The BBB concept, originally suggested to limit access of blood-borne immune cells into the healthy CNS,21,22 has now been challenged by demonstration of leukocyte penetration and by increased recruitment of microglia, which resemble immature antigen-presenting cells.23 Less documented are secreted factors that may contribute to such recruitment and enable modulation of the immunosuppressive environment of glioma. While factors such as transforming growth factor (TGF)-β, COX-2 and interleukin (IL)-10 have been suggested to contribute to the recruitment and expansion of regulatory T cells,24 we now provide new evidence that S1P, which can originate from brain tumor cells where sphingosine kinase 1 is highly expressed, can also be a major actor in the regulation of undifferentiated and terminally differentiated macrophage functions. Given that recruitment of macrophages plays a critical role in cancer and tumor angiogenesis,25,26 we hypothesized that diet-derived molecules, such as the green tea–derived polyphenol EGCG, could sustain a pharmacological intervention targeting cell transformation, affect S1P-mediated signaling through various cell differentiation processes, and ultimately prevent the brain tumor proinflammatory phenotype occurrence.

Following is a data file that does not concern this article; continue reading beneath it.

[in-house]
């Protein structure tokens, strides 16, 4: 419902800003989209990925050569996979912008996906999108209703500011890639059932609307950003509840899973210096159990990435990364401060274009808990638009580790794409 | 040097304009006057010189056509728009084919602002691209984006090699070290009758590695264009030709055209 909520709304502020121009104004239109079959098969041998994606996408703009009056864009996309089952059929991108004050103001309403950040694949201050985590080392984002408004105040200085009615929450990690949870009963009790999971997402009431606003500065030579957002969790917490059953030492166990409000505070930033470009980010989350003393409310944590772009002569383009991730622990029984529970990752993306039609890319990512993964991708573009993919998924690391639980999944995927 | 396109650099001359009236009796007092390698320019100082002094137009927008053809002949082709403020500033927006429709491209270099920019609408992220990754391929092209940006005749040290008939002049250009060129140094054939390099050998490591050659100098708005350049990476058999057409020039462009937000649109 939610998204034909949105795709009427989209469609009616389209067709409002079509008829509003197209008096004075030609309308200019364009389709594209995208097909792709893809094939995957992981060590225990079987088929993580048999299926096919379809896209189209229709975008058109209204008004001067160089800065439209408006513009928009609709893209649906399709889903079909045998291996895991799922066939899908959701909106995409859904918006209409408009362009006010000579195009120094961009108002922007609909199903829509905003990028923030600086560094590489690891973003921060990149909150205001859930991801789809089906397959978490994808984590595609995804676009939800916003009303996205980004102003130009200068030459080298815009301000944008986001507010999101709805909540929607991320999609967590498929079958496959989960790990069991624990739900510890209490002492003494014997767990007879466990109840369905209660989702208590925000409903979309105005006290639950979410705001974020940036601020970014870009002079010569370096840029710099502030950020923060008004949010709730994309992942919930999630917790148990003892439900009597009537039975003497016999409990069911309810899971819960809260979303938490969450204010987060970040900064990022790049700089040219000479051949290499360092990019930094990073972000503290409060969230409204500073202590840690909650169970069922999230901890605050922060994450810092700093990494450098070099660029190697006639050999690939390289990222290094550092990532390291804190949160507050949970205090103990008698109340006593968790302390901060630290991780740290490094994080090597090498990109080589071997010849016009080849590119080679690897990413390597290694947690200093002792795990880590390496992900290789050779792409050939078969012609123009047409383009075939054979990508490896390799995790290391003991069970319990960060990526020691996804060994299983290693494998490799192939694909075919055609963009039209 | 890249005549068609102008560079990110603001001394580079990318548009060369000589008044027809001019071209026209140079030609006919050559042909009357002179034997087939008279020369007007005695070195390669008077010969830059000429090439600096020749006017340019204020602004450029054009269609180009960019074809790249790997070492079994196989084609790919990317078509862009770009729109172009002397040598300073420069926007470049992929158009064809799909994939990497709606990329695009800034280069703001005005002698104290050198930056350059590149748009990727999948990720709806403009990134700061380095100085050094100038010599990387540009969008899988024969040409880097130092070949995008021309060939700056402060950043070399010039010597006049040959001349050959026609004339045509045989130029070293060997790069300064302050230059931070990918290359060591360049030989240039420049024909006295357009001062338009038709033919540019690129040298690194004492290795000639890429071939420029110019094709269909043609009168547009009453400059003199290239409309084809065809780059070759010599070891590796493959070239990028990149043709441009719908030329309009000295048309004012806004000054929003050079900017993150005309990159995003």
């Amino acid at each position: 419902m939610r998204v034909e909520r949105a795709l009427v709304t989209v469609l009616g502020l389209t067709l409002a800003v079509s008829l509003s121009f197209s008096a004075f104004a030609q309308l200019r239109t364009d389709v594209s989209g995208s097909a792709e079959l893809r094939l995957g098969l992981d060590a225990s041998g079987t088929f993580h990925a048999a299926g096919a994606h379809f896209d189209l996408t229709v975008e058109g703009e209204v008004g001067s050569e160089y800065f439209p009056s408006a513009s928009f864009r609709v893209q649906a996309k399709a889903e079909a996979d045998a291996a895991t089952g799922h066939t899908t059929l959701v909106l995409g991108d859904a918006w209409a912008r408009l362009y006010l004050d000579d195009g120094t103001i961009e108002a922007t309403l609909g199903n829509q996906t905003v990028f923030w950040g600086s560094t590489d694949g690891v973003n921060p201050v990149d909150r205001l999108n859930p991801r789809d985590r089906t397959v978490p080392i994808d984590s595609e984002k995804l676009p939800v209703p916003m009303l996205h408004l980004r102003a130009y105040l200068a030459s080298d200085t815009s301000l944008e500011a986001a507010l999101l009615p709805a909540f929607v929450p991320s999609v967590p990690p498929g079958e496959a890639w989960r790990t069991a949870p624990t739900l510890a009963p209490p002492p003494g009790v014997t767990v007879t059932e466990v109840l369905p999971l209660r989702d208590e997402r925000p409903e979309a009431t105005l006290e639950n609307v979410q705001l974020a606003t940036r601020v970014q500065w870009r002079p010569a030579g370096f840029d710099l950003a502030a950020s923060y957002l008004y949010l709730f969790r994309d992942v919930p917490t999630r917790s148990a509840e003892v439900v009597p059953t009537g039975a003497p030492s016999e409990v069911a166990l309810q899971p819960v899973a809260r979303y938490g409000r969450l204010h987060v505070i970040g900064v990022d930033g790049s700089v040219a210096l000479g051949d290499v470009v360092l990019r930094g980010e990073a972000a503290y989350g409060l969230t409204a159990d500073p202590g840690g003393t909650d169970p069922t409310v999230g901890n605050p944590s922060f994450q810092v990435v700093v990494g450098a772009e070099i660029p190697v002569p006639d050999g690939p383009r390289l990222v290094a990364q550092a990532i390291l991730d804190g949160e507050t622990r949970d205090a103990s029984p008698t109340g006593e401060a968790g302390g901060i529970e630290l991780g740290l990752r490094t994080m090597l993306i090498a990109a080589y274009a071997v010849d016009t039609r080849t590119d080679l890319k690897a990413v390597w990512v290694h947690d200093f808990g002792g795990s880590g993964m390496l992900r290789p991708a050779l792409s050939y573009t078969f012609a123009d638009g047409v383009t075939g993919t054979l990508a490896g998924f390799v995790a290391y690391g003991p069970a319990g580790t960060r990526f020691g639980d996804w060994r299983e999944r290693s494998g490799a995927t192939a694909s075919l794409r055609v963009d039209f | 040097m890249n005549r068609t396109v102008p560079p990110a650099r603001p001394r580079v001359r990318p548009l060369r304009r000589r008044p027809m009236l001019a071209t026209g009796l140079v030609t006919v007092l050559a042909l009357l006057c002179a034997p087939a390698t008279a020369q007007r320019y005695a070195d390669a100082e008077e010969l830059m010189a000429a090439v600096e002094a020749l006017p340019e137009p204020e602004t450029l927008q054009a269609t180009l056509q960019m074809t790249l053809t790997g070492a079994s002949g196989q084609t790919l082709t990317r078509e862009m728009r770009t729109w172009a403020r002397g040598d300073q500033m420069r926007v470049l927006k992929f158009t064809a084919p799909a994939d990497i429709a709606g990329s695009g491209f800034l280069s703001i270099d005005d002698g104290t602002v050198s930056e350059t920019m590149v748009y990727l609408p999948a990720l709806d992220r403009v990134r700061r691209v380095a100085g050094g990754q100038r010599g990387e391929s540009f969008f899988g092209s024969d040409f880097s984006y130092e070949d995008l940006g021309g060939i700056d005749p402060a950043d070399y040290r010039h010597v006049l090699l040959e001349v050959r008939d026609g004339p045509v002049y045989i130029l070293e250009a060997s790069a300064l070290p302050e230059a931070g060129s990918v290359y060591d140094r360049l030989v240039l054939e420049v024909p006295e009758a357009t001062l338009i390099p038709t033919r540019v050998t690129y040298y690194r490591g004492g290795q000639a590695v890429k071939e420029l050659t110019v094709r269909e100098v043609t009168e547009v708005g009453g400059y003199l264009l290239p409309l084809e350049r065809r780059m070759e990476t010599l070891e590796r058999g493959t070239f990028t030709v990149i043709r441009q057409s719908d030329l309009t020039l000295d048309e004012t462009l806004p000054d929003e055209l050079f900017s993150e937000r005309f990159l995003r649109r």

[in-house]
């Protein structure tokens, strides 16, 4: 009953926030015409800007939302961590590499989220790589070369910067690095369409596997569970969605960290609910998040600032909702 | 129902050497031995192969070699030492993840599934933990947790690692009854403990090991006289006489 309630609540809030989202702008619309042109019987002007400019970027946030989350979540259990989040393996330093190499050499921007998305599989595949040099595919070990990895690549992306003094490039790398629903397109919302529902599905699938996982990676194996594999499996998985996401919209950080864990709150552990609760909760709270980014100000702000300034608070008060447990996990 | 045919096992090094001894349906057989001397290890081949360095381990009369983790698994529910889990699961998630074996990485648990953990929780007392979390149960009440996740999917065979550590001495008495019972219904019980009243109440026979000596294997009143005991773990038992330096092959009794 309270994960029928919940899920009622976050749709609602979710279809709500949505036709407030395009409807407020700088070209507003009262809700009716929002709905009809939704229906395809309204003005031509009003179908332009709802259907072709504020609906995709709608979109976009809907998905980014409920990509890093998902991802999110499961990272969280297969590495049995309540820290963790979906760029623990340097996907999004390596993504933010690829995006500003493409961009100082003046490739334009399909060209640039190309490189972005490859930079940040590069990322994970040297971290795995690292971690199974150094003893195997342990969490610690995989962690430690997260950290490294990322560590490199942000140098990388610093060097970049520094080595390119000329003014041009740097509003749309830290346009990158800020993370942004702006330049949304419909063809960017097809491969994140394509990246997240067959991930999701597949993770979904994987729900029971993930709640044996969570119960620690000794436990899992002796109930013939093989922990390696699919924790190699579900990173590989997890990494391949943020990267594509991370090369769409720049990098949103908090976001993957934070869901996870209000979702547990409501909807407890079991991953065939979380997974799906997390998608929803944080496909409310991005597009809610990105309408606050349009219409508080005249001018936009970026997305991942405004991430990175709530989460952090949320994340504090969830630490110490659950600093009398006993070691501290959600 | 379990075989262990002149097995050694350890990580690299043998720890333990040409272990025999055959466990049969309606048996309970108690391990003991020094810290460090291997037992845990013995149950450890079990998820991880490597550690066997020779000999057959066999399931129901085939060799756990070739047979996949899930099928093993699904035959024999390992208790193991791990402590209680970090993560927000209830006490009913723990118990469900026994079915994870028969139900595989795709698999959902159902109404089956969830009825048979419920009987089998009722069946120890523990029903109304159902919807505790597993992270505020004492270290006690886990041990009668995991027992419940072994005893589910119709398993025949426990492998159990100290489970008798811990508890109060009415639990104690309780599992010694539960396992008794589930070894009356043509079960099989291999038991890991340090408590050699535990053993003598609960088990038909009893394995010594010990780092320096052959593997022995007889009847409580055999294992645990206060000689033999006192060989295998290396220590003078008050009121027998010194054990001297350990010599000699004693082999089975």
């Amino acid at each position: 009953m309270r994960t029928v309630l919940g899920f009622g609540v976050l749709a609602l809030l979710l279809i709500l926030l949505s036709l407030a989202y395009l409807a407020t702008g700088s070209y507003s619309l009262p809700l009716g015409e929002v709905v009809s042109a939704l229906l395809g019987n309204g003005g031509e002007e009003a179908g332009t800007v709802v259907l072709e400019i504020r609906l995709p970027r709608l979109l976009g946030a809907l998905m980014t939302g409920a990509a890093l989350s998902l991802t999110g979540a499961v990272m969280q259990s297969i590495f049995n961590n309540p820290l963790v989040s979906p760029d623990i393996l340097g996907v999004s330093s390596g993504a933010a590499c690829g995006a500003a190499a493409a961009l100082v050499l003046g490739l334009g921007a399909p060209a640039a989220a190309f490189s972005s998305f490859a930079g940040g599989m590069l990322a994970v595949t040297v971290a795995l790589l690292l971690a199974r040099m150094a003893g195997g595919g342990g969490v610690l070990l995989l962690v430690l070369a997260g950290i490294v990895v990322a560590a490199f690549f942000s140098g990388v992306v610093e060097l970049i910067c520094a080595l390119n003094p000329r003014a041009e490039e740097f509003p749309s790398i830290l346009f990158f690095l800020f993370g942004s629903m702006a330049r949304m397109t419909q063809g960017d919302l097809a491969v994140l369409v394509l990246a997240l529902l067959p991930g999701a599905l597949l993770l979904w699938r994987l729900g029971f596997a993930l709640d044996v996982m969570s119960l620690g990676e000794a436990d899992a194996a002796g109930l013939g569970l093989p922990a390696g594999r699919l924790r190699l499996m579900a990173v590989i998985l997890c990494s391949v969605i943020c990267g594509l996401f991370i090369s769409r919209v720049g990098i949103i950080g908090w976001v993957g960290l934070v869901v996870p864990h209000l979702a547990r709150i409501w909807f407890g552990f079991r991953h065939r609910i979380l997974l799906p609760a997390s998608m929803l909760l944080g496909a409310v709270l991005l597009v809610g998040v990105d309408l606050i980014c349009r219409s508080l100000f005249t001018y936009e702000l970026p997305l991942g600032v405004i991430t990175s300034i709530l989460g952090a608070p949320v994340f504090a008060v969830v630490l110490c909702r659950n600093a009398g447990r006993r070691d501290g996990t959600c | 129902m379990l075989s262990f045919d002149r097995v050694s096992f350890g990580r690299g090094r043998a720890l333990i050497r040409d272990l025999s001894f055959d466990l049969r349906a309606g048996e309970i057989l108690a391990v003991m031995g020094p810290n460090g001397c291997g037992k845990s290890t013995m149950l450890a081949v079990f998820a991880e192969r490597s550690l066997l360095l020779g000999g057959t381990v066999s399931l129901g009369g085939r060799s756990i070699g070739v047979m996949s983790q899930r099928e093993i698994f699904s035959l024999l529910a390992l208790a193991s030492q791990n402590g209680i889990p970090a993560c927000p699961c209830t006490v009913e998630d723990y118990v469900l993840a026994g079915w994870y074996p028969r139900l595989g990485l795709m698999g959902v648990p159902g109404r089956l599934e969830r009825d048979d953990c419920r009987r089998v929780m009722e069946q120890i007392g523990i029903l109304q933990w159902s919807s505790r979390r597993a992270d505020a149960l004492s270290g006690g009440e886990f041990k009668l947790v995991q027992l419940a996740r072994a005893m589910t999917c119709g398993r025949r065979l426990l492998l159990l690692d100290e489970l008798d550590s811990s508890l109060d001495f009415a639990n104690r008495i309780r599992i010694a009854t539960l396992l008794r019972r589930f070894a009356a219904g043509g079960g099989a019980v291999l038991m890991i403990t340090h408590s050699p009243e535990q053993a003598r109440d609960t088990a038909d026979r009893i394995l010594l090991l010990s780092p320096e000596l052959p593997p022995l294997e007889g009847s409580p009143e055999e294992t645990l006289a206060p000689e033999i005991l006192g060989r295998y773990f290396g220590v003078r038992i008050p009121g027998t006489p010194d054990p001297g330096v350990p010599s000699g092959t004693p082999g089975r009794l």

Chemopreventive assessment of EGCG has, in fact, established this class of diet-derived molecule as a signal transduction inhibitor. In support of this, a screening of 89 nuclear factor (NF)-κB-regulated genes was performed in carcinogen-induced macrophage differentiation of HL-60 cells, where several gene expression profiles were found to be induced during the cell differentiation, immune response, and inflammation functions, and to be significantly reversed by EGCG.18 However, although leukemic cell-derived MMP-9 increased the BBB permeability,16 EGCG was found inefficient to decrease MMP-9 secretion in terminally differentiated macrophages from HL-60 promyelomonocytic cells,18 suggesting alternate transendothelial migration and cell response events could be preferentially targeted. In the current study, we confirm that S1P effectively triggers multiple signaling cascades, in agreement with previous reporting,27 in both undifferentiated and terminally differentiated macrophages. We show that the S1P receptor expression profile was significantly inducible upon macrophage differentiation for S1P1, S1P2, and S1P5, with very marginal inductions for S1P3 and S1P4. Finally, this expression profile was found to be altered by EGCG only for S1P2, under both predifferentiation and codifferentiation treatment conditions. More importantly, the inhibition by EGCG of ERK, JNK, and P38 MAPK signaling pathways in the predifferentiation condition could be explained by either direct downstream targeting of each S1P receptor, or by the reduced S1P2 receptor expression that we report (Figure 6A) and which perfectly matches those functions reported for S1P2.27 Interestingly, although S1P2 expression remained reduced in the codifferentiation condition, EGCG was unable to inhibit S1P-mediated ERK and JNK phosphorylation (Figure 6B), suggesting that those two pathways may be relayed through a S1P receptor signaling function27 and their gene expression is not affected by EGCG, as in the case for S1P1 and S1P5 in the current study. S1P2 downstream functions remain controversial as they relay both a repressive signal in macrophage recruitment,28 while they also potentiate human lung fibroblast chemotaxis.29 In fact, the HL-60 promyelomonocytic cell model was chosen in the current study to address the impact of EGCG treatments on the cellular response of a given cell differentiation status. This model is well recognized to reflect the molecular signature of both the macrophage-differentiated and of the undifferentiated circulation leukemia cells. Given that terminally differentiated macrophages (postdifferentiation condition) became unresponsive to EGCG inhibition (Figure 6C), it becomes tempting to suggest that efficient EGCG impact can only be achieved in a chemopreventive context, where tumor-derived growth factor-mediated chemotaxis, such as can be triggered by S1P, could still be abrogated. Furthermore, given the inability of EGCG to also inhibit MMP-9 expression/function in terminally differentiated HL-60 macrophages, our current data further confirm that such a pharmacological targeting strategy may only affect predifferentiated cells.